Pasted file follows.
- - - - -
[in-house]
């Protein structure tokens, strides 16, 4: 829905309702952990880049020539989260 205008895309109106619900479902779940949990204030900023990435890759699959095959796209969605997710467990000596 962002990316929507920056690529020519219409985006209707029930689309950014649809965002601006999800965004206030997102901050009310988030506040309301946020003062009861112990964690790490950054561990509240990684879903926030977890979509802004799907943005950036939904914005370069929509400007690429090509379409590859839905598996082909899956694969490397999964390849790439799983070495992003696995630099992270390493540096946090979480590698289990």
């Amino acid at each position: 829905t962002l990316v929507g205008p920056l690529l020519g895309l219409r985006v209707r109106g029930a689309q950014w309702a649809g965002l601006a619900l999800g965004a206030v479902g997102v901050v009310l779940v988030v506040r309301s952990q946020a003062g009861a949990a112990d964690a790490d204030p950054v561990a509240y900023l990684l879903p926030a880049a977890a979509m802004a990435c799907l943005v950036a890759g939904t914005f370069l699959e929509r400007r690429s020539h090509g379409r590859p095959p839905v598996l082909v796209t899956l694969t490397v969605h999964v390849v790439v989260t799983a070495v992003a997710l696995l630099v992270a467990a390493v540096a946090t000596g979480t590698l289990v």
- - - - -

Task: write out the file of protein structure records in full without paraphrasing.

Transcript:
[in-house]
């Protein structure tokens, strides 16, 4: 829905309702952990880049020539989260 205008895309109106619900479902779940949990204030900023990435890759699959095959796209969605997710467990000596 962002990316929507920056690529020519219409985006209707029930689309950014649809965002601006999800965004206030997102901050009310988030506040309301946020003062009861112990964690790490950054561990509240990684879903926030977890979509802004799907943005950036939904914005370069929509400007690429090509379409590859839905598996082909899956694969490397999964390849790439799983070495992003696995630099992270390493540096946090979480590698289990």
């Amino acid at each position: 829905t962002l990316v929507g205008p920056l690529l020519g895309l219409r985006v209707r109106g029930a689309q950014w309702a649809g965002l601006a619900l999800g965004a206030v479902g997102v901050v009310l779940v988030v506040r309301s952990q946020a003062g009861a949990a112990d964690a790490d204030p950054v561990a509240y900023l990684l879903p926030a880049a977890a979509m802004a990435c799907l943005v950036a890759g939904t914005f370069l699959e929509r400007r690429s020539h090509g379409r590859p095959p839905v598996l082909v796209t899956l694969t490397v969605h999964v390849v790439v989260t799983a070495v992003a997710l696995l630099v992270a467990a390493v540096a946090t000596g979480t590698l289990v």